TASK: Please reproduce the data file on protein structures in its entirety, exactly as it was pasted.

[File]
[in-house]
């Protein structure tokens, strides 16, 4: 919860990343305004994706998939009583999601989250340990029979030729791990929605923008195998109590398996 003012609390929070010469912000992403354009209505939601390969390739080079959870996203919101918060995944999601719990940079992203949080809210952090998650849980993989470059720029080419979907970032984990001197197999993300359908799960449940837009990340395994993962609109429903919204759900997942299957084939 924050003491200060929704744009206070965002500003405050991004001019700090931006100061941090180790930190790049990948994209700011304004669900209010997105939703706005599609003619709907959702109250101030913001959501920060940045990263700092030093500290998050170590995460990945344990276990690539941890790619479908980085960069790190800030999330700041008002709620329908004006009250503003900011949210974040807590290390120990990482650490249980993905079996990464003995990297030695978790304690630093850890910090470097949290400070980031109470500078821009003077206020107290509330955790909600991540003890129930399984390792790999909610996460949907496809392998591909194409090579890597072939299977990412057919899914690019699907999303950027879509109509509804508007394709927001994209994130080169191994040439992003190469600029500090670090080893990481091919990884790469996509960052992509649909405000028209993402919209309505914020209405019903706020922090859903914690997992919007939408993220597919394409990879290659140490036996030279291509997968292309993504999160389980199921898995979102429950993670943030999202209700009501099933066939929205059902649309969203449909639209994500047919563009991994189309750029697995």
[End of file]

[in-house]
């Protein structure tokens, strides 16, 4: 919860990343305004994706998939009583999601989250340990029979030729791990929605923008195998109590398996 003012609390929070010469912000992403354009209505939601390969390739080079959870996203919101918060995944999601719990940079992203949080809210952090998650849980993989470059720029080419979907970032984990001197197999993300359908799960449940837009990340395994993962609109429903919204759900997942299957084939 924050003491200060929704744009206070965002500003405050991004001019700090931006100061941090180790930190790049990948994209700011304004669900209010997105939703706005599609003619709907959702109250101030913001959501920060940045990263700092030093500290998050170590995460990945344990276990690539941890790619479908980085960069790190800030999330700041008002709620329908004006009250503003900011949210974040807590290390120990990482650490249980993905079996990464003995990297030695978790304690630093850890910090470097949290400070980031109470500078821009003077206020107290509330955790909600991540003890129930399984390792790999909610996460949907496809392998591909194409090579890597072939299977990412057919899914690019699907999303950027879509109509509804508007394709927001994209994130080169191994040439992003190469600029500090670090080893990481091919990884790469996509960052992509649909405000028209993402919209309505914020209405019903706020922090859903914690997992919007939408993220597919394409990879290659140490036996030279291509997968292309993504999160389980199921898995979102429950993670943030999202209700009501099933066939929205059902649309969203449909639209994500047919563009991994189309750029697995």